But having been Solicitor General I've looked at the system up close. On the farms and others have mentioned it there's a whole work ethic issue, getting up in the morning going to work doing your thing. There's the skills and there's all kind of skills on the farm. Whether it's feeding cattle whether it's growing a crop it is working with living things whether it's crop or animal. It's welding. It's fixing equipment. One guy was in Kingston, the Frontenac Institution in the summertime, did a tour, and they have their dairy herd is the ninth best producing herd in Ontario. Their genetics go way back to the late 1930's early 1940's. They've got some excellent cows. High BCA.


They have a dairy processing operation, and you know one of the things that struck me, since I'm a dairy farmer myself or was, in going through that barn I seen this cow that was standing there and she was not in great shape, and so I asked the manager what's wrong with the cow. She's got foot rot. Why don't you just slaughter her? Because the inmates won't let us. The inmates were getting up babying; now this is some of them hardened criminals who might at one point in time might've rung our neck. But they worked with that animal. You're in tears when the animal is sick. Bathing that animal's foot during the night and during the day trying to bring back that animal to good health. That's rehabilitation. And you know you've heard all kinds of stories of people with mental problems working with horses or working with dogs. It's working with other life forms that has a rehabilitative impact. There's nothing better. And that's what you get on the farm. And so it isn't just the farm and these farms as I've said feed the system.


JS: Liberal Member of Parliament Wayne Easter. And the last panellist we'll hear from who spoke at the February 1, Save Our Prison Farms panel in Steinbach Manitoba was Liberal MP Mark Holland. Holland is the Liberal party's Opposition Critic on Public Safety and National Security and he brings some unique perspectives to the prison farms debate. Holland represents the Ontario riding of Ajax-Pickering.


Mark Holland: Well you know the reality is we've changed Ministers. We were going to have Peter Van Loan, we were going to be in his riding, and instead we're here in Vic Toews riding. We may have switched Ministers but we didn't switch talking points. The reality is the Minister began the job immediately reiterating those points, and as my colleague Mr. Easter said that's a terrible shame. Because I think upon reflection and investigation he would find that this direction makes no sense. But in his letter if you read it, lies the real reality of what's happening here. He's talking about a new direction in corrections and this does not fit with their new direction. So one has to ask the question what is their new direction. And when you take a look at it, when you peel back the surface of their tough on crime agenda, it is nothing more than a rehashed version of what was tried by Republicans in the United States to enormously disastrous impact. Wayne talked about the huge discrepancy between our way of incarceration and the United States, but let's understand the origins of where that came from. In 1981, the rate of incarceration in the United States was roughly two times that of which it is in Canada. Wayne mentioned that it is now, that it was 600% higher. It's now 700% higher. So the United States incarcerates its citizens at a rate of 700 times, 700% rather, that in Canada. Contemplate that figure.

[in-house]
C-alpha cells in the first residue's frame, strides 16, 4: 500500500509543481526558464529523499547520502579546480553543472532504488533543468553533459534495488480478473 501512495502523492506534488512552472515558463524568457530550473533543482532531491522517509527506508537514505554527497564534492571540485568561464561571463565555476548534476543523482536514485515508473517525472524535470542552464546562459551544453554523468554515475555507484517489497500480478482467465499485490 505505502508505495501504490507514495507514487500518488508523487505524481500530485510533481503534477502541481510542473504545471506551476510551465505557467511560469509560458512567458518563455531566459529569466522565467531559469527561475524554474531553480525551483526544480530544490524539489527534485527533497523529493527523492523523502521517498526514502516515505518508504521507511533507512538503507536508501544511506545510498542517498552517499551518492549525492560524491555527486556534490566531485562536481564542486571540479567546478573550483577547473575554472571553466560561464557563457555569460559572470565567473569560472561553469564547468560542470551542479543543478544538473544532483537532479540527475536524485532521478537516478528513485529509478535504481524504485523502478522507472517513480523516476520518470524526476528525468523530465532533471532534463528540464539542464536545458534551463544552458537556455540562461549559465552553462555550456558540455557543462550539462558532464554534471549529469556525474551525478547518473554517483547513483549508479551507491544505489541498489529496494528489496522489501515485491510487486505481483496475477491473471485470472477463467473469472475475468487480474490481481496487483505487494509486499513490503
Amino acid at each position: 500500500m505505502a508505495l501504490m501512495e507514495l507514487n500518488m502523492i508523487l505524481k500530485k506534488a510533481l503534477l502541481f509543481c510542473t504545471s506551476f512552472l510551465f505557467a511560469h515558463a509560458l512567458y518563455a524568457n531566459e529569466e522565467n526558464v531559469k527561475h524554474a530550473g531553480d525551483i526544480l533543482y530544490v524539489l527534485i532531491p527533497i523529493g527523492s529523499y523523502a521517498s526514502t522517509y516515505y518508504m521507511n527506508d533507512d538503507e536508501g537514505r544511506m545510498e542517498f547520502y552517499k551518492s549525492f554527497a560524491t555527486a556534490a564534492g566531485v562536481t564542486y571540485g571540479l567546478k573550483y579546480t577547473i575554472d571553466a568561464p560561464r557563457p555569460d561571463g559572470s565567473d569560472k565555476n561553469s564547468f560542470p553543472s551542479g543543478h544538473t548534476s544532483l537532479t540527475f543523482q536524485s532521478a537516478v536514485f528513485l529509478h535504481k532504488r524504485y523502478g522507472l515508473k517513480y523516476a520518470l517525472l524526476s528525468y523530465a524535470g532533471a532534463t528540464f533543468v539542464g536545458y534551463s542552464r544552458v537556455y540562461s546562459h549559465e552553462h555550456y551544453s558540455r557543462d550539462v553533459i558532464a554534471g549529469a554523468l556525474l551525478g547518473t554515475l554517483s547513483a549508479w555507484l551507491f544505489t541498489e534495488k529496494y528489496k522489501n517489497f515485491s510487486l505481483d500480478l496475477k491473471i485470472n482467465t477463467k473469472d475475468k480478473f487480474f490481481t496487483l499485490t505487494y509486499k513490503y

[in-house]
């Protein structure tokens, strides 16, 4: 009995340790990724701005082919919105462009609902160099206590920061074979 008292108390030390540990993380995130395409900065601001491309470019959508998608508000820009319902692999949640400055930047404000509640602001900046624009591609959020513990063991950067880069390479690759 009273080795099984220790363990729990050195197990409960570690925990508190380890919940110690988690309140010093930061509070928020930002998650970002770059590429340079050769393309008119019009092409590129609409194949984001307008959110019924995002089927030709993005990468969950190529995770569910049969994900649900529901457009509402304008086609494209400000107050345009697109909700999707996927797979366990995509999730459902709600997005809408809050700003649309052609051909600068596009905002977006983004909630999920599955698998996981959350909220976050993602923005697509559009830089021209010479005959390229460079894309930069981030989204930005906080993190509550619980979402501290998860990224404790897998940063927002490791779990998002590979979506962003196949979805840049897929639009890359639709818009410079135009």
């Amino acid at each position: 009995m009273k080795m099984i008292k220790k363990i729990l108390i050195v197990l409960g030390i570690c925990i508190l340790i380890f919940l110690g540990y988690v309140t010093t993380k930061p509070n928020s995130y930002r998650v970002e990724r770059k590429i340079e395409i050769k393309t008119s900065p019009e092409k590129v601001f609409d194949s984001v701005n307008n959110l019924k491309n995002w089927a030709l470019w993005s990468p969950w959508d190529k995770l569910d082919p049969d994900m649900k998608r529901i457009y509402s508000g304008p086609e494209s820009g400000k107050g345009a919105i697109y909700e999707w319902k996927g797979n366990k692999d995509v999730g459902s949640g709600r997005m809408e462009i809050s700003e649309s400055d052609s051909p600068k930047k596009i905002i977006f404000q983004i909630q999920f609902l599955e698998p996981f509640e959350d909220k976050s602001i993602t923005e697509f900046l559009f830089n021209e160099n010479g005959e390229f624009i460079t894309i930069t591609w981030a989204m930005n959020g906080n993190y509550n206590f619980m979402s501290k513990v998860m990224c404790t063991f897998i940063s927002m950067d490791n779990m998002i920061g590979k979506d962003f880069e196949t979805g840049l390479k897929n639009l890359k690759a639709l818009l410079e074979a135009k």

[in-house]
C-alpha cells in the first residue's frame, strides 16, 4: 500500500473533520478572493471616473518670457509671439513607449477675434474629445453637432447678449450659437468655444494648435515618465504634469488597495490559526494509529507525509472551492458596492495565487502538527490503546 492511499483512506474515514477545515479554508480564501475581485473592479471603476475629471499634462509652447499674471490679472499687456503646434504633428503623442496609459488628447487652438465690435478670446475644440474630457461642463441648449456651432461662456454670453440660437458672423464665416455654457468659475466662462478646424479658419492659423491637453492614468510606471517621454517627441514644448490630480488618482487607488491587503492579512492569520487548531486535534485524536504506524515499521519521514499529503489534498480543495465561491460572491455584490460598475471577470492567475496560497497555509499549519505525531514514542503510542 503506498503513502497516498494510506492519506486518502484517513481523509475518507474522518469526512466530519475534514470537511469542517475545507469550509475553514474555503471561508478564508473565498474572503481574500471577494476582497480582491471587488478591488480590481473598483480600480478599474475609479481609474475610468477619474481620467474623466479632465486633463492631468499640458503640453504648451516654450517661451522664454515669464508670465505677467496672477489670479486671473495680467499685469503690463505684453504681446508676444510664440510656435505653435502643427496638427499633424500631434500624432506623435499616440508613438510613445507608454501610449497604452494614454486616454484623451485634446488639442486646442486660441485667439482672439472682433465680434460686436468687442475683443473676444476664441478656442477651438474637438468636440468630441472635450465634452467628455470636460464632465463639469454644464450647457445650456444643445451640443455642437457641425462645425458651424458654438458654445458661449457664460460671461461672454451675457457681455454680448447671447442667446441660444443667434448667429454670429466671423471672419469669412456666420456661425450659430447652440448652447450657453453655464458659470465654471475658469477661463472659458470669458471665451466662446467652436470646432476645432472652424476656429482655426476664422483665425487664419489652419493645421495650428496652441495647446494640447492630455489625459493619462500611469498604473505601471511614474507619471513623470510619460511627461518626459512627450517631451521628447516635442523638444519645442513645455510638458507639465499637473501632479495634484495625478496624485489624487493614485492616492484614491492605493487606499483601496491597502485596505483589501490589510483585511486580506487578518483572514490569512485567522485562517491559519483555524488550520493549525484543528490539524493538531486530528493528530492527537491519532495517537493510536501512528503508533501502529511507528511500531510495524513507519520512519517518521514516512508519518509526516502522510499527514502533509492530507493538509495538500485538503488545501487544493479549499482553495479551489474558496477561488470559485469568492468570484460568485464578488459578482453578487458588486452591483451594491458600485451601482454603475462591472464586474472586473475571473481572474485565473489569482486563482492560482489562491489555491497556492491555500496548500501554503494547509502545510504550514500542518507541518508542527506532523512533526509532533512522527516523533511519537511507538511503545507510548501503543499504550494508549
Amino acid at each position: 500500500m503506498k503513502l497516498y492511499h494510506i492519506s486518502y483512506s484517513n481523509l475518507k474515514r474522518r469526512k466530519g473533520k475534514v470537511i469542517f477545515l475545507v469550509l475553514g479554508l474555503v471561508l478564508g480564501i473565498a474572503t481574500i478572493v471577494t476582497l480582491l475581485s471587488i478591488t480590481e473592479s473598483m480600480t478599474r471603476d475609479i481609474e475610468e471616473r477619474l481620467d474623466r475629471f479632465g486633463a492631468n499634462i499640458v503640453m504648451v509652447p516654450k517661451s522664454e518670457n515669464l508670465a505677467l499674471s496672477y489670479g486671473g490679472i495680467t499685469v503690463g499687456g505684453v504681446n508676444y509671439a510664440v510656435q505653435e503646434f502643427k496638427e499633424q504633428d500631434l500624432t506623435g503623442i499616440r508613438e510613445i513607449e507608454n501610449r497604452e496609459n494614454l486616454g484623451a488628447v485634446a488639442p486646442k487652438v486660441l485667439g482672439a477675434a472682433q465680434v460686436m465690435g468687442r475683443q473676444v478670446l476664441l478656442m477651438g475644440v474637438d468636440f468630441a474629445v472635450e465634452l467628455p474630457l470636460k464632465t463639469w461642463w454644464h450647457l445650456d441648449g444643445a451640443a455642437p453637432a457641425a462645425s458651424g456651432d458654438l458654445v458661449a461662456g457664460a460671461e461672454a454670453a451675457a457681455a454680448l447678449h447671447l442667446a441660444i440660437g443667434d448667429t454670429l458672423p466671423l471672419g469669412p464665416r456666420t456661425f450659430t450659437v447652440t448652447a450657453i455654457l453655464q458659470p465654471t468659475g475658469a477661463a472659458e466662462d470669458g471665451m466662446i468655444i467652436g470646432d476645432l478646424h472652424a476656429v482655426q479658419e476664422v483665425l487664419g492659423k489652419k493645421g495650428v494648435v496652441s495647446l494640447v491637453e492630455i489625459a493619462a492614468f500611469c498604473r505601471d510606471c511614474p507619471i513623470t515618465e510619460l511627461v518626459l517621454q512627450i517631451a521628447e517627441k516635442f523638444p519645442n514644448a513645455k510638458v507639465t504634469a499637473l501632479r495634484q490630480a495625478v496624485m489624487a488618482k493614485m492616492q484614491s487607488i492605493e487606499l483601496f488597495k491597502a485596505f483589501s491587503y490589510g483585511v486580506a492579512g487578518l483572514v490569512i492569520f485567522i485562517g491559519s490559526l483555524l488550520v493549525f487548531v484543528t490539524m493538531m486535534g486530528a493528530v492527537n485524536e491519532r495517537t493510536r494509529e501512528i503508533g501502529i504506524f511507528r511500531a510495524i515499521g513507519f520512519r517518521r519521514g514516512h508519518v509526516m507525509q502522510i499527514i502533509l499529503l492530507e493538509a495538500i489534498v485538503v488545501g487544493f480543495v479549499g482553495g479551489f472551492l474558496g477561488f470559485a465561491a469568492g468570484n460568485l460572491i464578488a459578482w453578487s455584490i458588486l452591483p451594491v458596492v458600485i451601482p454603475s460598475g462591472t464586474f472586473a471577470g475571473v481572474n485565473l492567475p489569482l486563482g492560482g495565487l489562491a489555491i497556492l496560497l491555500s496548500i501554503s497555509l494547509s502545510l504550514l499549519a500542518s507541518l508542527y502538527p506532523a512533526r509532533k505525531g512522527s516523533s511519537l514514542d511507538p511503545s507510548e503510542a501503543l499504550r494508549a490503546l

Now if one could demonstrate that our communities were actually made safer by this action, then that would be one thing. We could have an honest debate about it. But in the American experience, they are literally being crushed by the weight of that system. States like California are finding themselves having to release prisoners directly into the streets because they have no more room for them. The cost of housing all of these prisoners, incarcerating them, is so crushing, that they're finding that their budgets are bursting at the seams. They have no money for social programs; the very programs that in fact stop crimes from happening in the first place, creating a vicious cycle where to pay for new prisons, you have to cut from the programs that stop crimes happening in the first place. And if you wonder if it's happening here, take a look at how the Conservatives are spending on crime prevention. Most people don't realize that over the last number of years since 2004, excuse me since 2005 when they came in power, that the crime prevention budget spending has dropped by more than 50%. So the money we spend to stop crimes from happening has been cut by more than half. And at the same time we see an embrace of a US Republican style system that has met disastrous impact. In fact if there's any doubt about how poorly the system in the US works, consider the recidivism rates in California; the rate at which people reoffend. In California that rate is 70%. Imagine that. That means 7 out of every 10 inmates who are released in California reoffend. Now, why would we follow a model that is that disastrous. Particularly if we stop and consider the fact that more than 90% of inmates will be released. You can increase the sentences, you can make them more tough, but the reality is they're going to be back on the street.